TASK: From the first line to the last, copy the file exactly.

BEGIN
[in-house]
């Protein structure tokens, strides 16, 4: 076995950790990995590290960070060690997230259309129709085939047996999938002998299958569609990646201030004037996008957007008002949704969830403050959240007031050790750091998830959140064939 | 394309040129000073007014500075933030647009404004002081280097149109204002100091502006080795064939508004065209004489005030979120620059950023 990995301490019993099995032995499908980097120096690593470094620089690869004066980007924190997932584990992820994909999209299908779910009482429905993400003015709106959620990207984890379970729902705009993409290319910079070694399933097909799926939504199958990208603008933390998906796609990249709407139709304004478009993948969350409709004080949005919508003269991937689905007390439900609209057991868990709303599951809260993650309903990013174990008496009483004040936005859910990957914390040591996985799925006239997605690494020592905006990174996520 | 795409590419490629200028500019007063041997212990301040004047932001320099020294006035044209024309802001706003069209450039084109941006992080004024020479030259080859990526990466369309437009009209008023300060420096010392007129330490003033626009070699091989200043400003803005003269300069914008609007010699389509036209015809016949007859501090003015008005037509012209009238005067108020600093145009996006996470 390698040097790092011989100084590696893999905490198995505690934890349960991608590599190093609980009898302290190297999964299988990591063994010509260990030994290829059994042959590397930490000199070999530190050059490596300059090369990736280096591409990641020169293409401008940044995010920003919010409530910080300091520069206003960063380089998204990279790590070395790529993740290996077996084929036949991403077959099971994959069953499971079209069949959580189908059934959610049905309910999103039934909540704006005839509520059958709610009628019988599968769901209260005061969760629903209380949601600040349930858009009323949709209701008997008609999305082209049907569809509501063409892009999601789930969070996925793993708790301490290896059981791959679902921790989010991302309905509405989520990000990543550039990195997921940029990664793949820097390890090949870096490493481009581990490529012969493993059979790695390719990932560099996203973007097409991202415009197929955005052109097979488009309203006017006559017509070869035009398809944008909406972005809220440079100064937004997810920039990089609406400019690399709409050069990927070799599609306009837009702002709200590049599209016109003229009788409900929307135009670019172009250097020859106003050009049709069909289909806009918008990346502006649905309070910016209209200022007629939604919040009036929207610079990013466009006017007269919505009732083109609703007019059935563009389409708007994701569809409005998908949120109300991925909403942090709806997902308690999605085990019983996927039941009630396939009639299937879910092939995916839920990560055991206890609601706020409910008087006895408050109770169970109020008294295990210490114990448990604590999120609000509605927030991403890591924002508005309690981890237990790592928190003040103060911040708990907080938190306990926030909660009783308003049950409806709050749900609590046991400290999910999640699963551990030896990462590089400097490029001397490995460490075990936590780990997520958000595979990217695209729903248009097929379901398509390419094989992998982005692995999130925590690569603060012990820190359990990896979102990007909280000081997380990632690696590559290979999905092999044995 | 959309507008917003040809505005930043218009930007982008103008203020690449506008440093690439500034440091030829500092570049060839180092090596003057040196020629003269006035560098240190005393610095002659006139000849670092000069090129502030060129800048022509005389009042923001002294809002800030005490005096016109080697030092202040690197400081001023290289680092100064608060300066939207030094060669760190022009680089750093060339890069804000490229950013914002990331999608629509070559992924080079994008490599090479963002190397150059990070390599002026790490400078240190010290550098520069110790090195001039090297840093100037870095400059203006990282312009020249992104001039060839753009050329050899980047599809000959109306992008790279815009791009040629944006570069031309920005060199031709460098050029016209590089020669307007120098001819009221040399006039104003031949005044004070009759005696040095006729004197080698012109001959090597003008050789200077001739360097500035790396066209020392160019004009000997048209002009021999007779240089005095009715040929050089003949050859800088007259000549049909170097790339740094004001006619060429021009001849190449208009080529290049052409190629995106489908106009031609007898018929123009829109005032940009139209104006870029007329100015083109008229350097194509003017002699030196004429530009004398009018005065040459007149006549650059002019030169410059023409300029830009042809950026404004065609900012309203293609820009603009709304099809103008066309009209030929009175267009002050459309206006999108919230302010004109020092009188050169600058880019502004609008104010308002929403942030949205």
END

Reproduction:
[in-house]
């Protein structure tokens, strides 16, 4: 076995950790990995590290960070060690997230259309129709085939047996999938002998299958569609990646201030004037996008957007008002949704969830403050959240007031050790750091998830959140064939 | 394309040129000073007014500075933030647009404004002081280097149109204002100091502006080795064939508004065209004489005030979120620059950023 990995301490019993099995032995499908980097120096690593470094620089690869004066980007924190997932584990992820994909999209299908779910009482429905993400003015709106959620990207984890379970729902705009993409290319910079070694399933097909799926939504199958990208603008933390998906796609990249709407139709304004478009993948969350409709004080949005919508003269991937689905007390439900609209057991868990709303599951809260993650309903990013174990008496009483004040936005859910990957914390040591996985799925006239997605690494020592905006990174996520 | 795409590419490629200028500019007063041997212990301040004047932001320099020294006035044209024309802001706003069209450039084109941006992080004024020479030259080859990526990466369309437009009209008023300060420096010392007129330490003033626009070699091989200043400003803005003269300069914008609007010699389509036209015809016949007859501090003015008005037509012209009238005067108020600093145009996006996470 390698040097790092011989100084590696893999905490198995505690934890349960991608590599190093609980009898302290190297999964299988990591063994010509260990030994290829059994042959590397930490000199070999530190050059490596300059090369990736280096591409990641020169293409401008940044995010920003919010409530910080300091520069206003960063380089998204990279790590070395790529993740290996077996084929036949991403077959099971994959069953499971079209069949959580189908059934959610049905309910999103039934909540704006005839509520059958709610009628019988599968769901209260005061969760629903209380949601600040349930858009009323949709209701008997008609999305082209049907569809509501063409892009999601789930969070996925793993708790301490290896059981791959679902921790989010991302309905509405989520990000990543550039990195997921940029990664793949820097390890090949870096490493481009581990490529012969493993059979790695390719990932560099996203973007097409991202415009197929955005052109097979488009309203006017006559017509070869035009398809944008909406972005809220440079100064937004997810920039990089609406400019690399709409050069990927070799599609306009837009702002709200590049599209016109003229009788409900929307135009670019172009250097020859106003050009049709069909289909806009918008990346502006649905309070910016209209200022007629939604919040009036929207610079990013466009006017007269919505009732083109609703007019059935563009389409708007994701569809409005998908949120109300991925909403942090709806997902308690999605085990019983996927039941009630396939009639299937879910092939995916839920990560055991206890609601706020409910008087006895408050109770169970109020008294295990210490114990448990604590999120609000509605927030991403890591924002508005309690981890237990790592928190003040103060911040708990907080938190306990926030909660009783308003049950409806709050749900609590046991400290999910999640699963551990030896990462590089400097490029001397490995460490075990936590780990997520958000595979990217695209729903248009097929379901398509390419094989992998982005692995999130925590690569603060012990820190359990990896979102990007909280000081997380990632690696590559290979999905092999044995 | 959309507008917003040809505005930043218009930007982008103008203020690449506008440093690439500034440091030829500092570049060839180092090596003057040196020629003269006035560098240190005393610095002659006139000849670092000069090129502030060129800048022509005389009042923001002294809002800030005490005096016109080697030092202040690197400081001023290289680092100064608060300066939207030094060669760190022009680089750093060339890069804000490229950013914002990331999608629509070559992924080079994008490599090479963002190397150059990070390599002026790490400078240190010290550098520069110790090195001039090297840093100037870095400059203006990282312009020249992104001039060839753009050329050899980047599809000959109306992008790279815009791009040629944006570069031309920005060199031709460098050029016209590089020669307007120098001819009221040399006039104003031949005044004070009759005696040095006729004197080698012109001959090597003008050789200077001739360097500035790396066209020392160019004009000997048209002009021999007779240089005095009715040929050089003949050859800088007259000549049909170097790339740094004001006619060429021009001849190449208009080529290049052409190629995106489908106009031609007898018929123009829109005032940009139209104006870029007329100015083109008229350097194509003017002699030196004429530009004398009018005065040459007149006549650059002019030169410059023409300029830009042809950026404004065609900012309203293609820009603009709304099809103008066309009209030929009175267009002050459309206006999108919230302010004109020092009188050169600058880019502004609008104010308002929403942030949205």